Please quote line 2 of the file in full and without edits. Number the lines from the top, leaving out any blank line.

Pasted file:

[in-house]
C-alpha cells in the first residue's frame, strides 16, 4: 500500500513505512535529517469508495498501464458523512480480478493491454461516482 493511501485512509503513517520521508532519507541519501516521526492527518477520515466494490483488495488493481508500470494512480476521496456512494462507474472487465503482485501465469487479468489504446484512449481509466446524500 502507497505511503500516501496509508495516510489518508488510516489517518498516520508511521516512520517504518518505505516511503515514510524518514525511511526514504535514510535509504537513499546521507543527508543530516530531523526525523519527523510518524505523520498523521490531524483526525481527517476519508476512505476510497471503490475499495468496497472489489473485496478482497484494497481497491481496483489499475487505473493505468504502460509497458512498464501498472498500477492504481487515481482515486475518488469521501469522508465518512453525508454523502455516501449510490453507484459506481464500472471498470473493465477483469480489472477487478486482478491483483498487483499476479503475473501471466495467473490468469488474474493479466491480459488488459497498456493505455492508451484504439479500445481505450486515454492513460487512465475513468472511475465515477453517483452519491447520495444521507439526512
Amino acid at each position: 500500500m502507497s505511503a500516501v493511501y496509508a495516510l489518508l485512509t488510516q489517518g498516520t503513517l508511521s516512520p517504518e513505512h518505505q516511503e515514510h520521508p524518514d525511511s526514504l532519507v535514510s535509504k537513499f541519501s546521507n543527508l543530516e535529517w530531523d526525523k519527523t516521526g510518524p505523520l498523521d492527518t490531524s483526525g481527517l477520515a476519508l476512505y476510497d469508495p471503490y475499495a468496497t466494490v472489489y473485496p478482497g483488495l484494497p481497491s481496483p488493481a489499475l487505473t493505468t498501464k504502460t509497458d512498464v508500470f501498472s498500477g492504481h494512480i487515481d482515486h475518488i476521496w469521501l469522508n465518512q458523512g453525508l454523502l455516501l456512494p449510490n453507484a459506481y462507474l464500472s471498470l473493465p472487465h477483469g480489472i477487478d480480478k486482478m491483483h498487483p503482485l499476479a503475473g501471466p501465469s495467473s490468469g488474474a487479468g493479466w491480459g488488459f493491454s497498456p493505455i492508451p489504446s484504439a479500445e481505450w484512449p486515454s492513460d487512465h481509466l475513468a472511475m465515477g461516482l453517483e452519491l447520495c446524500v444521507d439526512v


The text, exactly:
C-alpha cells in the first residue's frame, strides 16, 4: 500500500513505512535529517469508495498501464458523512480480478493491454461516482 493511501485512509503513517520521508532519507541519501516521526492527518477520515466494490483488495488493481508500470494512480476521496456512494462507474472487465503482485501465469487479468489504446484512449481509466446524500 502507497505511503500516501496509508495516510489518508488510516489517518498516520508511521516512520517504518518505505516511503515514510524518514525511511526514504535514510535509504537513499546521507543527508543530516530531523526525523519527523510518524505523520498523521490531524483526525481527517476519508476512505476510497471503490475499495468496497472489489473485496478482497484494497481497491481496483489499475487505473493505468504502460509497458512498464501498472498500477492504481487515481482515486475518488469521501469522508465518512453525508454523502455516501449510490453507484459506481464500472471498470473493465477483469480489472477487478486482478491483483498487483499476479503475473501471466495467473490468469488474474493479466491480459488488459497498456493505455492508451484504439479500445481505450486515454492513460487512465475513468472511475465515477453517483452519491447520495444521507439526512